Thus Evelyn Waugh begins Book Two of Brideshead Revisited. I had to read 216 pages to find the quote to head my review. I had to find the quote to write a review in this Age Of Twitter but, good as this quote is, I cannot do it justice in 140 characters nor 140 words. To savor its full flavor one must read the 216 pages to establish the context in which this sentence can merely begin a passage on Waugh’s theme and the narrator’s life. Charles Ryder as a much older man is revisiting the country manor Brideshead which his youthful friend, Sebastian Flyte, in their college days referred to as “where my family lives” and not as “home.” The novel is a flashback of nearly twenty years duration in which we re-live Charles’s turbulent love affairs with the family which in this book means so much more than sexual adventures (though they exist) but include love in its many different forms for a house, a garden, a family nanny ever aged yet present, the art and architecture of the place and even the family’s many-faceted though Catholic God.
Waugh’s writing does not compress well though I can readily imagine a modern editor demanding that he show rather than tell and spend far less time inside Charles’s head. For me, however, it is the very route to Brideshead that some would find so wordy and indirect that makes it all worthwhile. For one example consider Charles considering the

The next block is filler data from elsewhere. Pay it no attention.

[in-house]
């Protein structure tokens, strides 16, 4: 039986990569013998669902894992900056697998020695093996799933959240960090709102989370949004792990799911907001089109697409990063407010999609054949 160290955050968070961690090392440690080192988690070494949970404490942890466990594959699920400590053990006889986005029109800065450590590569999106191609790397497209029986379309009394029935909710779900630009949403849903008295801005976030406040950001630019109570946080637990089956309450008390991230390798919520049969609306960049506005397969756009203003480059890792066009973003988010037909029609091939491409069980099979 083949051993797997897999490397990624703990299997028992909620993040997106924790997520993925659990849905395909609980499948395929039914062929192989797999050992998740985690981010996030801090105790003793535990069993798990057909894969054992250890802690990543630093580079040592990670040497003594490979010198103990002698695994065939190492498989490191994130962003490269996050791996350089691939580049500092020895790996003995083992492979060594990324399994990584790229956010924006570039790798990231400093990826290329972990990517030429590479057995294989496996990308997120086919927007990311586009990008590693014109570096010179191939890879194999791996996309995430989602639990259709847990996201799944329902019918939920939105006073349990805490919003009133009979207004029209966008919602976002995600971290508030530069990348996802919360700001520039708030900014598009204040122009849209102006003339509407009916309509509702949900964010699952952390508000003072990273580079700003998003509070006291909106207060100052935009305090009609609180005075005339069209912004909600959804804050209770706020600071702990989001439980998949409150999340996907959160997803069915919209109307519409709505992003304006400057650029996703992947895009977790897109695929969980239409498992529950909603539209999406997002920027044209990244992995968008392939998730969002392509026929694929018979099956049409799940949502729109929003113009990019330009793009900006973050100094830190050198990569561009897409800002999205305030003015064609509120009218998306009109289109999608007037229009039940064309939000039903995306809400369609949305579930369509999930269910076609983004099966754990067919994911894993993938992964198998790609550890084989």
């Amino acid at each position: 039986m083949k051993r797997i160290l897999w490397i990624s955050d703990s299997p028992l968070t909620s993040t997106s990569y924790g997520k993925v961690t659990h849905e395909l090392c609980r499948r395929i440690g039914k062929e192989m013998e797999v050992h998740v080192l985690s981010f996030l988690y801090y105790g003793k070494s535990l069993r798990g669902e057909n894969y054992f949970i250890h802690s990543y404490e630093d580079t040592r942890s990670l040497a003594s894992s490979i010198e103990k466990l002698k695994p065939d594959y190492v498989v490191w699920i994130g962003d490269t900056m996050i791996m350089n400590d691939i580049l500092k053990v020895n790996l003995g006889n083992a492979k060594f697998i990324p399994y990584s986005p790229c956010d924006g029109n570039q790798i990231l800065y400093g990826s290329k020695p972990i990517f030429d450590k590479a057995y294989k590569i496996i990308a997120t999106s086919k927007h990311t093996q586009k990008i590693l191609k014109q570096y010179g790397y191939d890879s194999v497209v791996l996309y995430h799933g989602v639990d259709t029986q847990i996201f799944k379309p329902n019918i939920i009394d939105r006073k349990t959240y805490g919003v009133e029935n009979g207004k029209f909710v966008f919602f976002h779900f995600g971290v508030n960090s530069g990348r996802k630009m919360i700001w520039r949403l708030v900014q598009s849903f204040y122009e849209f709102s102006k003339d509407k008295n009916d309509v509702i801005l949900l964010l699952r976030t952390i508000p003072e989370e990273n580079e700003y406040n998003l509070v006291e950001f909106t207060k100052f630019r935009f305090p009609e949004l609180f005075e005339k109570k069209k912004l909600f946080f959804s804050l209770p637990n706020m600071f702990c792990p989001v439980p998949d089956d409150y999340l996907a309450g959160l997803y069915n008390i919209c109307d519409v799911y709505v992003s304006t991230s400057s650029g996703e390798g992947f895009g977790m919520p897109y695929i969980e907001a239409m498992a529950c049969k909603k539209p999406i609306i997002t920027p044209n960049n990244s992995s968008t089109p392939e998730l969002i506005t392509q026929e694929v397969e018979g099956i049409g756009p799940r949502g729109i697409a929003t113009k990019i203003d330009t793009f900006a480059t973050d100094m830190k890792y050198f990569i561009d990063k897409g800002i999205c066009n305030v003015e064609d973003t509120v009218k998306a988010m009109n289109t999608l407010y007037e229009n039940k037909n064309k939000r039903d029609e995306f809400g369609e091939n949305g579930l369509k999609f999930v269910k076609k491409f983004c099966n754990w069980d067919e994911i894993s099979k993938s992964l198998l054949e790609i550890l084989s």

“. . . little spinning planets of personal relationship; there is probably a perfect metaphor for the process to be found in physics, from the way in which, I dimly apprehend, particles of energy group and regroup themselves in separate magnetic systems, a metaphor ready to hand for the man who can speak of these things with assurance; not for me, who can only say that England abounded in these small companies of intimate friends, so that, as in this case of Julia and myself, we could live in the same street in London, see at times , a few miles distant, the same rural horizon, could have a liking one for the other, a mild curiosity about the other’s fortunes, a regret, even, that we should be separated, and the knowledge that either of us had only to pick up the telephone and speak by the other’s pillow, enjoy the intimacies of the levee, coming in, as it were, with the morning orange juice and the sun, yet be restrained from doing so by the centripetal force of our own worlds, and the cold, interstellar space between them.”
To live and die by the quote, to compress the necessary superfluity of literature to 140 characters, one might say “We move in different orbits, Evelyn and I.”